TFYW#089: 5 Pieces Of Advice After 39 Years

May 24, 2024

This week, I’ll get into the advice of a CPA at the end of his career.


Retirement. Finally

I visited my parents on the other side of the country last week. 

My dad hasn’t been as healthy the past few months. 

He announced that on July 31, 2024, he will officially close the doors to his firm.

He’s 74 years old and has been running his firm for 39 years. 

This was the first time he’d ever expressed that he had a plan to retire. 

I’ve pushed him to retirement for the last 10 years but, you know, those ol’ CPAs die hard. 

I asked him for the top five pieces of advice he had for me.     

I’m always looking for content. 

I selfishly asked him to distill four decades of experience into five concise points.

What I thought would be a quick debrief turned into an emotional 30-minute conversation.

Here are the abbreviated top five pieces of advice: 


You Can Always Charge More 

He didn’t hesitate with this advice.

After 39 years, his biggest counsel was to charge more.

We’re quick to devalue what we do. 

Either because it’s easy for us to do or because it doesn’t take us very long. 

Charge based on what your client receives, not what you or your team do. 

Almost everyone should be charging more. Period.  


Be Quick To ‘Turf’ Bad Clients 

This was his second piece of advice. 

He said that clients who complain about prices or the quality of your work will always be unprofitable.

Get rid of them. ‘Turf them’ – his words.  

They might pay you more than any other client, but the time, mental space, doubt and frustration they cause aren’t worth it.  

We let bad clients and their comments live in your head rent-free. You can’t be paid enough for the mental energy you and your team spent on them.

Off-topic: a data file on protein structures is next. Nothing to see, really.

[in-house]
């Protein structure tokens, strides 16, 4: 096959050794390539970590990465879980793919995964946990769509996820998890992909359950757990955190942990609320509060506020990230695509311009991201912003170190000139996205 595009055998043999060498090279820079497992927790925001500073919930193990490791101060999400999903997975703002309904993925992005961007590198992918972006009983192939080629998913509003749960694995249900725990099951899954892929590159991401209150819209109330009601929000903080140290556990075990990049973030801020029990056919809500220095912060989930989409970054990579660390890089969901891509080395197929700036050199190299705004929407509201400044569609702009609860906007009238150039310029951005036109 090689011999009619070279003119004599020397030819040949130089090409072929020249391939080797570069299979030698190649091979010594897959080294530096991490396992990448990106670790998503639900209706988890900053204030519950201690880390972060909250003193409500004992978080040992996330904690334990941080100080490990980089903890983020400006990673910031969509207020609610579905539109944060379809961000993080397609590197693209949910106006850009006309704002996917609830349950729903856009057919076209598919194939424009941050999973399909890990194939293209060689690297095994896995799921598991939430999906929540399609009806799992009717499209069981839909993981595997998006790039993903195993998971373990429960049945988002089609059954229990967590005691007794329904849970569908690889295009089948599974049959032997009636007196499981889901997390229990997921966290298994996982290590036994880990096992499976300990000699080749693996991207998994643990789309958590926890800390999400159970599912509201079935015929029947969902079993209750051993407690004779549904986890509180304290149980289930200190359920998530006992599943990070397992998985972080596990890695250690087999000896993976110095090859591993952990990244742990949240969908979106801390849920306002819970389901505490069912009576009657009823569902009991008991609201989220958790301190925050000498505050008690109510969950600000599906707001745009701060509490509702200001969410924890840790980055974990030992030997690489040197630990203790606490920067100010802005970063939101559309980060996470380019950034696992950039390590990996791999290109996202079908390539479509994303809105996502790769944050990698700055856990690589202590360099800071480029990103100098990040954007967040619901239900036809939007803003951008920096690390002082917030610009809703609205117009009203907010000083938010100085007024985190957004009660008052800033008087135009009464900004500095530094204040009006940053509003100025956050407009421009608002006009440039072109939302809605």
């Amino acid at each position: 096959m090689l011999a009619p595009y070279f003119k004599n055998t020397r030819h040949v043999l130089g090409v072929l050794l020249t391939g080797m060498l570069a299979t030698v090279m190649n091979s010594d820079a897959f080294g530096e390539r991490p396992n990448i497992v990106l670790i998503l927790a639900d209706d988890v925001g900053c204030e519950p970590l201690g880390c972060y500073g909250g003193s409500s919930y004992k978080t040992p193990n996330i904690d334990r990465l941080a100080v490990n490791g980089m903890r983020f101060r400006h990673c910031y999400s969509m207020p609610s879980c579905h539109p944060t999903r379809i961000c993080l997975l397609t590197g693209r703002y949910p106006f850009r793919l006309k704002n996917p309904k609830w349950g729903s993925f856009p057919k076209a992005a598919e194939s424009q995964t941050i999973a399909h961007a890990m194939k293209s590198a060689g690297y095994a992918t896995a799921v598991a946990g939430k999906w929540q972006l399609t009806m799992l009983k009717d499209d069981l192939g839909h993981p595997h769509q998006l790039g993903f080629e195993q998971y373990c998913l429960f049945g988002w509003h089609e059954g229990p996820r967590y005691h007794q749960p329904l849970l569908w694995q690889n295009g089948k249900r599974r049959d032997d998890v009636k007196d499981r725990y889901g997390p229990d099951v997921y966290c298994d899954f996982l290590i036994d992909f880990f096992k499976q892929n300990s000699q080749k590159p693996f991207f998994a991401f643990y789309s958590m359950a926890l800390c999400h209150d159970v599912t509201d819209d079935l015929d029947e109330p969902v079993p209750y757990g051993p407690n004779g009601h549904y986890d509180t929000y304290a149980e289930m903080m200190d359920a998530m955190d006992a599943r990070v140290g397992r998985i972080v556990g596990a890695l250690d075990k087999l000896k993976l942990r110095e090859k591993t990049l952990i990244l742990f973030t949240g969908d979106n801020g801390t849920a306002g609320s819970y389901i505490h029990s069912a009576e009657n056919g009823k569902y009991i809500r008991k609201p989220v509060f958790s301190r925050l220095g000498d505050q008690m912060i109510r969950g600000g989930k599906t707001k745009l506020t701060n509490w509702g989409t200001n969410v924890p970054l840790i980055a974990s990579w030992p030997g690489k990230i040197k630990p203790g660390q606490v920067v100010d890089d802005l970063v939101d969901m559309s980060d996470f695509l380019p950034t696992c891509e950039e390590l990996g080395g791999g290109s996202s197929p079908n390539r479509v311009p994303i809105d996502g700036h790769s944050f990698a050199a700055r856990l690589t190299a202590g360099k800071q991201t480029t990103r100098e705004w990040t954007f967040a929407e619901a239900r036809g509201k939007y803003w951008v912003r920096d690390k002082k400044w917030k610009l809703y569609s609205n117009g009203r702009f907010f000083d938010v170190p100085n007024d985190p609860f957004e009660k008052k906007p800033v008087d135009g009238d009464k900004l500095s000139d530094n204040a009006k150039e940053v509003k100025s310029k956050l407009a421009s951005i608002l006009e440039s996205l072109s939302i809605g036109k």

It’s not worth it to you and your team’s mental well-being.


There’s Always An Excuse

My dad was an earlier adopter of early accounting tech. 

I remember him bringing home his Compaq computer in the late 80s. I remember playing Donkey Kong.

During our conversation, he explained that barely any employee candidates knew how to use his firm’s technology. 

This made it hard for him to hire, so he didn’t. 

In retrospect, he lamented that he had used that as an excuse to not hire anyone for so long.

He had assumed that the net benefit of training and managing people wouldn’t be worth it. 


If you don’t remember anything else from this newsletter, remember this:


Don’t let your assumptions become excuses that prevent you from growth and happiness in your firm.


There will always be an excuse not to do something.  


Never Do Anything The Same Way For Too Long

My dad is a big process guy. 

When he started using spreadsheets, he turned every calculation and schedule into a template. 

The next time, he would use the same template but improve it. 

There is always a way to improve a process. 

Because much of what we do is repetitive, we have the luxury and opportunity to continually improve our processes and tools. 

Don’t let your workflows and tech go unassessed for too long. 

Just because it works doesn’t mean it’s as efficient or effective as it could be.


Identify How You’re Impacting Your Clients

The greatest fulfillment my dad got from his work was helping his clients. 

He expects to continue to meet and have lunch with some clients after he retires. 

The impact he’s made on his clients over the past few decades has motivated him to continually improve his skills and the services he offers. 

Identifying your positive impact on your clients and their families’ lives goes a long way to crafting your WHY.   

Once you know the impact you’re making on your clients, the work has meaning, and your services’ value proposition is more straightforward to communicate. 

At the end of the day, our impact is what our clients get. 

But our impact is what also keeps us fulfilled. 

Don’t discount finding the fulfilment in your firm.


A 700-word newsletter may not pay the proper homage to my dad’s career, but I hope one of these resonated with you. 

Build the firm you want.


P.S. Email with something that you want me to talk about. I’ll add it to the list. 

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